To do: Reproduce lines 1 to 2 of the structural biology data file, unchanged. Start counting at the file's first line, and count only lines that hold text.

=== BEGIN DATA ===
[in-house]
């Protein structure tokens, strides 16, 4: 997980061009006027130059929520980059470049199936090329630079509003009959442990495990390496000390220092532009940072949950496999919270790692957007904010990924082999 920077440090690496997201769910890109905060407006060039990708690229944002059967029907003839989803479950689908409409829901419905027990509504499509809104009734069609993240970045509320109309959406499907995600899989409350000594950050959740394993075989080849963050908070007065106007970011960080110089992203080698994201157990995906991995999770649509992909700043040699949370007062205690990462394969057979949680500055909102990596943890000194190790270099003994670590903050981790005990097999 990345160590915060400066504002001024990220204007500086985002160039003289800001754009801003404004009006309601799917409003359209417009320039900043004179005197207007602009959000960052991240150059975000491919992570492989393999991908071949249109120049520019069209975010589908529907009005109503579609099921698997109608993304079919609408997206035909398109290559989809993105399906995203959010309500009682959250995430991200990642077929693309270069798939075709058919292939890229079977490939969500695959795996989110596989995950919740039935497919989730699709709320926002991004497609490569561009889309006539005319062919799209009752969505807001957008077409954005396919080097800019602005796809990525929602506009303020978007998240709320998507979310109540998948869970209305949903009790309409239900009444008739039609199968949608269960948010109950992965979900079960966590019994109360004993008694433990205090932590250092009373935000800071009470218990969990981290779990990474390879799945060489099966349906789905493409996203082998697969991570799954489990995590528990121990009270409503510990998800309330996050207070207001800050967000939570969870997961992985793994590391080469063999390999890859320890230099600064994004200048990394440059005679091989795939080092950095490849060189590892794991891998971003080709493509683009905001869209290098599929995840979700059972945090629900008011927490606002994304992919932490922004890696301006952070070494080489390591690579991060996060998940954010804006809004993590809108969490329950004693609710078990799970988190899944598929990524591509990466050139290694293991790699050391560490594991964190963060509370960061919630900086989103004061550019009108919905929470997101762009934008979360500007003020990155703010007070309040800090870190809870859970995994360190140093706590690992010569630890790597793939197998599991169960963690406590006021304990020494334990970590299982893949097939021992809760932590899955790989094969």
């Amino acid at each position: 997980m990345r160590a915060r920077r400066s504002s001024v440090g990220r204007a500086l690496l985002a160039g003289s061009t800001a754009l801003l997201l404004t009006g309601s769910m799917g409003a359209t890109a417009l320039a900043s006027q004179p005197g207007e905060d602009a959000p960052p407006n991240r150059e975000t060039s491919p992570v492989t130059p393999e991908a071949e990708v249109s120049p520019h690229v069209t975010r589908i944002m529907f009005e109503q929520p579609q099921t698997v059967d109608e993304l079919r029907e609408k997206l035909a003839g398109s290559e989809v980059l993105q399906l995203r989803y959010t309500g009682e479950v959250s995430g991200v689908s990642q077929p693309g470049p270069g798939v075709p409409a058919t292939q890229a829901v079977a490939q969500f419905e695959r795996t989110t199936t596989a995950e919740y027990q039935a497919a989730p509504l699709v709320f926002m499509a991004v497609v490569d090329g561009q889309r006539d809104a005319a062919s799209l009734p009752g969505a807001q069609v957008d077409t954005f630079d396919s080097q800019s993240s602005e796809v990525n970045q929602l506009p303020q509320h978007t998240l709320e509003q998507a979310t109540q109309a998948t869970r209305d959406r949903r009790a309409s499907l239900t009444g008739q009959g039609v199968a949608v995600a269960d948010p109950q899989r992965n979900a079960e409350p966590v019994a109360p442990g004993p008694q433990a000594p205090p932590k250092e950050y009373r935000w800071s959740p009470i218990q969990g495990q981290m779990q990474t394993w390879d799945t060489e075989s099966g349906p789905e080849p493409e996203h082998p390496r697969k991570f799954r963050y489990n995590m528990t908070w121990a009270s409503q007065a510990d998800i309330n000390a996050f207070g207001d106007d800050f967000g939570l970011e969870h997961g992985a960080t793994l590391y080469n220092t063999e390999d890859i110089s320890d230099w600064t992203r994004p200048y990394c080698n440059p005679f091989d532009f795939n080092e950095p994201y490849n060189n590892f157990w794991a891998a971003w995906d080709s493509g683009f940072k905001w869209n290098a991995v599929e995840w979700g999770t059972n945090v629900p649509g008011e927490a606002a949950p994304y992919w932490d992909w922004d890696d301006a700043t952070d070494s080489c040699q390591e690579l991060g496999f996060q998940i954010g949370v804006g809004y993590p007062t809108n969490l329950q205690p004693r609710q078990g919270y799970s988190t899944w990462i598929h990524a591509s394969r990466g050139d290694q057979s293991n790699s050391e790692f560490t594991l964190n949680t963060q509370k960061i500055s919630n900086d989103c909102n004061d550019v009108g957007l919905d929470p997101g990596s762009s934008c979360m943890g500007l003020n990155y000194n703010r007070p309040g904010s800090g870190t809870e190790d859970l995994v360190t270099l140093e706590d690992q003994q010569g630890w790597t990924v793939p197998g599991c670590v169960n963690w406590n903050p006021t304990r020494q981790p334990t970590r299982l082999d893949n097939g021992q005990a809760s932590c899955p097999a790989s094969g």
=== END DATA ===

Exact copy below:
[in-house]
């Protein structure tokens, strides 16, 4: 997980061009006027130059929520980059470049199936090329630079509003009959442990495990390496000390220092532009940072949950496999919270790692957007904010990924082999 920077440090690496997201769910890109905060407006060039990708690229944002059967029907003839989803479950689908409409829901419905027990509504499509809104009734069609993240970045509320109309959406499907995600899989409350000594950050959740394993075989080849963050908070007065106007970011960080110089992203080698994201157990995906991995999770649509992909700043040699949370007062205690990462394969057979949680500055909102990596943890000194190790270099003994670590903050981790005990097999 990345160590915060400066504002001024990220204007500086985002160039003289800001754009801003404004009006309601799917409003359209417009320039900043004179005197207007602009959000960052991240150059975000491919992570492989393999991908071949249109120049520019069209975010589908529907009005109503579609099921698997109608993304079919609408997206035909398109290559989809993105399906995203959010309500009682959250995430991200990642077929693309270069798939075709058919292939890229079977490939969500695959795996989110596989995950919740039935497919989730699709709320926002991004497609490569561009889309006539005319062919799209009752969505807001957008077409954005396919080097800019602005796809990525929602506009303020978007998240709320998507979310109540998948869970209305949903009790309409239900009444008739039609199968949608269960948010109950992965979900079960966590019994109360004993008694433990205090932590250092009373935000800071009470218990969990981290779990990474390879799945060489099966349906789905493409996203082998697969991570799954489990995590528990121990009270409503510990998800309330996050207070207001800050967000939570969870997961992985793994590391080469063999390999890859320890230099600064994004200048990394440059005679091989795939080092950095490849060189590892794991891998971003080709493509683009905001869209290098599929995840979700059972945090629900008011927490606002994304992919932490922004890696301006952070070494080489390591690579991060996060998940954010804006809004993590809108969490329950004693609710078990799970988190899944598929990524591509990466050139290694293991790699050391560490594991964190963060509370960061919630900086989103004061550019009108919905929470997101762009934008979360500007003020990155703010007070309040800090870190809870859970995994360190140093706590690992010569630890790597793939197998599991169960963690406590006021304990020494334990970590299982893949097939021992809760932590899955790989094969």